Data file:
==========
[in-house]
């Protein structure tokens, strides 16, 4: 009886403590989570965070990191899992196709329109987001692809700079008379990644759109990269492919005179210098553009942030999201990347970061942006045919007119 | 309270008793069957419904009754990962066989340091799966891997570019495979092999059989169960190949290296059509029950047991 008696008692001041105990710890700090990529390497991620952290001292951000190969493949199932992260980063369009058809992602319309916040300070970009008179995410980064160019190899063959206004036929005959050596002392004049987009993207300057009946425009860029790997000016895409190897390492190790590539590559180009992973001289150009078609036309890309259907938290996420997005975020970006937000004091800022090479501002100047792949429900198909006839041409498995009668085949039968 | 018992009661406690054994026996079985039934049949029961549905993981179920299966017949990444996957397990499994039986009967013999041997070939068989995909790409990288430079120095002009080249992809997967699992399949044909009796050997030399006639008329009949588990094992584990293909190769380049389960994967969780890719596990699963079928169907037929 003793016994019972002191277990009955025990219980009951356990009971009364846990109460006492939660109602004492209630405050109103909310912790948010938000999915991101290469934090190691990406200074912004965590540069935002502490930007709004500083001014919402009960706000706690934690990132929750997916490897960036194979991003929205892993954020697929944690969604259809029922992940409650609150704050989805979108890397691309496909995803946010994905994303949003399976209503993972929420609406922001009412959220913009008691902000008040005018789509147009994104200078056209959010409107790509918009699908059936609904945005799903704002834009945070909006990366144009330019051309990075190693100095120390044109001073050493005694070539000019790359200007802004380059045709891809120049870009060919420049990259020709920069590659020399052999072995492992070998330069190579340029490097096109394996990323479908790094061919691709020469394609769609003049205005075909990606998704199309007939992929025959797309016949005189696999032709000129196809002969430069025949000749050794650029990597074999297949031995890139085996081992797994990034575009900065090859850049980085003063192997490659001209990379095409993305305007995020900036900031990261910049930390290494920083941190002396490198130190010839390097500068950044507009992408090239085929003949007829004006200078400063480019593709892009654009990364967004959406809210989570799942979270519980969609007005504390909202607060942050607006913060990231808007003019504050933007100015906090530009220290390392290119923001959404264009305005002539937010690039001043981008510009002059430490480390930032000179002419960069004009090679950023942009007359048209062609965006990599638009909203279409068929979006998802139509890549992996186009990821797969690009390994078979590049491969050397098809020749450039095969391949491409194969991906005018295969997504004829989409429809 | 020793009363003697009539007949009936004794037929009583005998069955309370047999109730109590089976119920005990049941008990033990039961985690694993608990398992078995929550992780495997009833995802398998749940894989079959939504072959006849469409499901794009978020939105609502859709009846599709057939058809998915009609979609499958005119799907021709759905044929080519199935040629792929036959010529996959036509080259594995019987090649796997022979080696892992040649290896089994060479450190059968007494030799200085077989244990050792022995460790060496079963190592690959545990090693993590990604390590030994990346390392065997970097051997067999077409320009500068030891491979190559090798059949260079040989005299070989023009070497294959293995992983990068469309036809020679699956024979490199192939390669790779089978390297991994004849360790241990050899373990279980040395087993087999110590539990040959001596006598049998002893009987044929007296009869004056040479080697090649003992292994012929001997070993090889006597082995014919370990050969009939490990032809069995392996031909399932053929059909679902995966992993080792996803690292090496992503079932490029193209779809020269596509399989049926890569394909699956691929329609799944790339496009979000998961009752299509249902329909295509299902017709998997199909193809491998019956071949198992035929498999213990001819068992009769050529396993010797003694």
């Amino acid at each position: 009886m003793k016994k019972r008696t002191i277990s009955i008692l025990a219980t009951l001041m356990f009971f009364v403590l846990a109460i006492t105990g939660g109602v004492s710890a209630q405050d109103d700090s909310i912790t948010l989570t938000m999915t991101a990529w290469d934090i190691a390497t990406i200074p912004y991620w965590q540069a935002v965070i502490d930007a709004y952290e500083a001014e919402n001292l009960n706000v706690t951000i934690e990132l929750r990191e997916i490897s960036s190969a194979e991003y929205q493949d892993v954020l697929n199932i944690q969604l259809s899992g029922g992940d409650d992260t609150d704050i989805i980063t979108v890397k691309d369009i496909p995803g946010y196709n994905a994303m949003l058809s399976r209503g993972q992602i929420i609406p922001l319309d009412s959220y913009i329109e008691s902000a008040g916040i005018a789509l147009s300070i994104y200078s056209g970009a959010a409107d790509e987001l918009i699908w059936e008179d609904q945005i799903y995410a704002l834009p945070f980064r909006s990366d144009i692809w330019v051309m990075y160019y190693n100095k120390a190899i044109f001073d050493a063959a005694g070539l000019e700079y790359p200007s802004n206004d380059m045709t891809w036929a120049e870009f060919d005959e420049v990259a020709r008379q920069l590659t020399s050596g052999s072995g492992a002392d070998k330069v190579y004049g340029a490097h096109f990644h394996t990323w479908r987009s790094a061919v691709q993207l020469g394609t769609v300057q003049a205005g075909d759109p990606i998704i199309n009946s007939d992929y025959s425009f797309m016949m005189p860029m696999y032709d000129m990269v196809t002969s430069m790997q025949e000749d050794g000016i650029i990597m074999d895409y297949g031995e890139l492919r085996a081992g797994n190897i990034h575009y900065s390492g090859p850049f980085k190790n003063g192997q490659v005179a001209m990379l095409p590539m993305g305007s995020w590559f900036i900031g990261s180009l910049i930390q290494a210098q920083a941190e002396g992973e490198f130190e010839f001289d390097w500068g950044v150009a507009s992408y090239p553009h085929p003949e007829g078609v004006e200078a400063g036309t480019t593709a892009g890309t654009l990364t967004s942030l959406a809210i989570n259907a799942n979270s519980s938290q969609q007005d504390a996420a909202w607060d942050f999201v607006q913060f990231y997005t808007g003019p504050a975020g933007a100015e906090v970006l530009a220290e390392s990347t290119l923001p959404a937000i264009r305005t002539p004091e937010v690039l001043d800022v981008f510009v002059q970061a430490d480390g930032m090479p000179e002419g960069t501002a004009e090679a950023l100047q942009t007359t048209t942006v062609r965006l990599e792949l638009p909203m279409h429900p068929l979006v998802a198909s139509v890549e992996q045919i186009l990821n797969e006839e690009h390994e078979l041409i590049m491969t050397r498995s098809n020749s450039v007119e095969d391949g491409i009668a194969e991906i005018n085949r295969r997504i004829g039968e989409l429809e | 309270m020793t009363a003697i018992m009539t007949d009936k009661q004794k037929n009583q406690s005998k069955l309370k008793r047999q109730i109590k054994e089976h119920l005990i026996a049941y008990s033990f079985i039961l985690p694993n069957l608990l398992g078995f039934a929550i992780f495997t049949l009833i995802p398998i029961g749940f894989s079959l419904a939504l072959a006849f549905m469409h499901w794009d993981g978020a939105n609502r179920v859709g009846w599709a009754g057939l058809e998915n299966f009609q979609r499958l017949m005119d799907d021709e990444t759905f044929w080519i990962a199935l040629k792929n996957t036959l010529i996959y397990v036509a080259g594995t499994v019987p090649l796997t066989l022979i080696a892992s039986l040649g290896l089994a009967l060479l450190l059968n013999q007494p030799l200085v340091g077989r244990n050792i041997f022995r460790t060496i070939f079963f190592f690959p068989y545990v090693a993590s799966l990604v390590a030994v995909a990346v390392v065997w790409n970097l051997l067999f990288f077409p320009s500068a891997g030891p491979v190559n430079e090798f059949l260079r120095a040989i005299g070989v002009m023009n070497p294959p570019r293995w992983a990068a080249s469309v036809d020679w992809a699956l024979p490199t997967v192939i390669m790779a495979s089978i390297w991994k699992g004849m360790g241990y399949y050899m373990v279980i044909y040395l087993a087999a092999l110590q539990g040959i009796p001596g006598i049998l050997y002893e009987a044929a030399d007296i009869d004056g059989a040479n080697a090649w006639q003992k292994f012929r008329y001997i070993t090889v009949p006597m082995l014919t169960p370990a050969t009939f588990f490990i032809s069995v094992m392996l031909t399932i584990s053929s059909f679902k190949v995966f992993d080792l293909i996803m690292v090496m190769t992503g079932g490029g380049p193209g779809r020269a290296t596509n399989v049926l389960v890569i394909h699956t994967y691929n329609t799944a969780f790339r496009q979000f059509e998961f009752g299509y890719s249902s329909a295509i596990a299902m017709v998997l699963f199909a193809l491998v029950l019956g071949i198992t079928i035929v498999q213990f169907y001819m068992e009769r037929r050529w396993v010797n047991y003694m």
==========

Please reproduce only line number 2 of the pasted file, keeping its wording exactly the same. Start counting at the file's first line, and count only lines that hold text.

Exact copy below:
């Protein structure tokens, strides 16, 4: 009886403590989570965070990191899992196709329109987001692809700079008379990644759109990269492919005179210098553009942030999201990347970061942006045919007119 | 309270008793069957419904009754990962066989340091799966891997570019495979092999059989169960190949290296059509029950047991 008696008692001041105990710890700090990529390497991620952290001292951000190969493949199932992260980063369009058809992602319309916040300070970009008179995410980064160019190899063959206004036929005959050596002392004049987009993207300057009946425009860029790997000016895409190897390492190790590539590559180009992973001289150009078609036309890309259907938290996420997005975020970006937000004091800022090479501002100047792949429900198909006839041409498995009668085949039968 | 018992009661406690054994026996079985039934049949029961549905993981179920299966017949990444996957397990499994039986009967013999041997070939068989995909790409990288430079120095002009080249992809997967699992399949044909009796050997030399006639008329009949588990094992584990293909190769380049389960994967969780890719596990699963079928169907037929 003793016994019972002191277990009955025990219980009951356990009971009364846990109460006492939660109602004492209630405050109103909310912790948010938000999915991101290469934090190691990406200074912004965590540069935002502490930007709004500083001014919402009960706000706690934690990132929750997916490897960036194979991003929205892993954020697929944690969604259809029922992940409650609150704050989805979108890397691309496909995803946010994905994303949003399976209503993972929420609406922001009412959220913009008691902000008040005018789509147009994104200078056209959010409107790509918009699908059936609904945005799903704002834009945070909006990366144009330019051309990075190693100095120390044109001073050493005694070539000019790359200007802004380059045709891809120049870009060919420049990259020709920069590659020399052999072995492992070998330069190579340029490097096109394996990323479908790094061919691709020469394609769609003049205005075909990606998704199309007939992929025959797309016949005189696999032709000129196809002969430069025949000749050794650029990597074999297949031995890139085996081992797994990034575009900065090859850049980085003063192997490659001209990379095409993305305007995020900036900031990261910049930390290494920083941190002396490198130190010839390097500068950044507009992408090239085929003949007829004006200078400063480019593709892009654009990364967004959406809210989570799942979270519980969609007005504390909202607060942050607006913060990231808007003019504050933007100015906090530009220290390392290119923001959404264009305005002539937010690039001043981008510009002059430490480390930032000179002419960069004009090679950023942009007359048209062609965006990599638009909203279409068929979006998802139509890549992996186009990821797969690009390994078979590049491969050397098809020749450039095969391949491409194969991906005018295969997504004829989409429809 | 020793009363003697009539007949009936004794037929009583005998069955309370047999109730109590089976119920005990049941008990033990039961985690694993608990398992078995929550992780495997009833995802398998749940894989079959939504072959006849469409499901794009978020939105609502859709009846599709057939058809998915009609979609499958005119799907021709759905044929080519199935040629792929036959010529996959036509080259594995019987090649796997022979080696892992040649290896089994060479450190059968007494030799200085077989244990050792022995460790060496079963190592690959545990090693993590990604390590030994990346390392065997970097051997067999077409320009500068030891491979190559090798059949260079040989005299070989023009070497294959293995992983990068469309036809020679699956024979490199192939390669790779089978390297991994004849360790241990050899373990279980040395087993087999110590539990040959001596006598049998002893009987044929007296009869004056040479080697090649003992292994012929001997070993090889006597082995014919370990050969009939490990032809069995392996031909399932053929059909679902995966992993080792996803690292090496992503079932490029193209779809020269596509399989049926890569394909699956691929329609799944790339496009979000998961009752299509249902329909295509299902017709998997199909193809491998019956071949198992035929498999213990001819068992009769050529396993010797003694």